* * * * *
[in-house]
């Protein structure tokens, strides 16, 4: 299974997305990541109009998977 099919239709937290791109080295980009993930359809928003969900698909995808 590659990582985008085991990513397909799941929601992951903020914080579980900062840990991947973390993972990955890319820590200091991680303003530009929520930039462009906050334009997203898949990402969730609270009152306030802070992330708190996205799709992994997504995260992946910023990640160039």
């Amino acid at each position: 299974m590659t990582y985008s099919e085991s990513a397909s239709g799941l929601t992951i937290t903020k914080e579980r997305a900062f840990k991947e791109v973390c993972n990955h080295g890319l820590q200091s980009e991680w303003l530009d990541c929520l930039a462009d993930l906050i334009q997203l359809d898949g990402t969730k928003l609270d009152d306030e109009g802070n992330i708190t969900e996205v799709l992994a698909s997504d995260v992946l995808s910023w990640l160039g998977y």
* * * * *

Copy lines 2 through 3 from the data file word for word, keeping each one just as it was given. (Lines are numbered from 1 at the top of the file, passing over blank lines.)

């Protein structure tokens, strides 16, 4: 299974997305990541109009998977 099919239709937290791109080295980009993930359809928003969900698909995808 590659990582985008085991990513397909799941929601992951903020914080579980900062840990991947973390993972990955890319820590200091991680303003530009929520930039462009906050334009997203898949990402969730609270009152306030802070992330708190996205799709992994997504995260992946910023990640160039």
């Amino acid at each position: 299974m590659t990582y985008s099919e085991s990513a397909s239709g799941l929601t992951i937290t903020k914080e579980r997305a900062f840990k991947e791109v973390c993972n990955h080295g890319l820590q200091s980009e991680w303003l530009d990541c929520l930039a462009d993930l906050i334009q997203l359809d898949g990402t969730k928003l609270d009152d306030e109009g802070n992330i708190t969900e996205v799709l992994a698909s997504d995260v992946l995808s910023w990640l160039g998977y």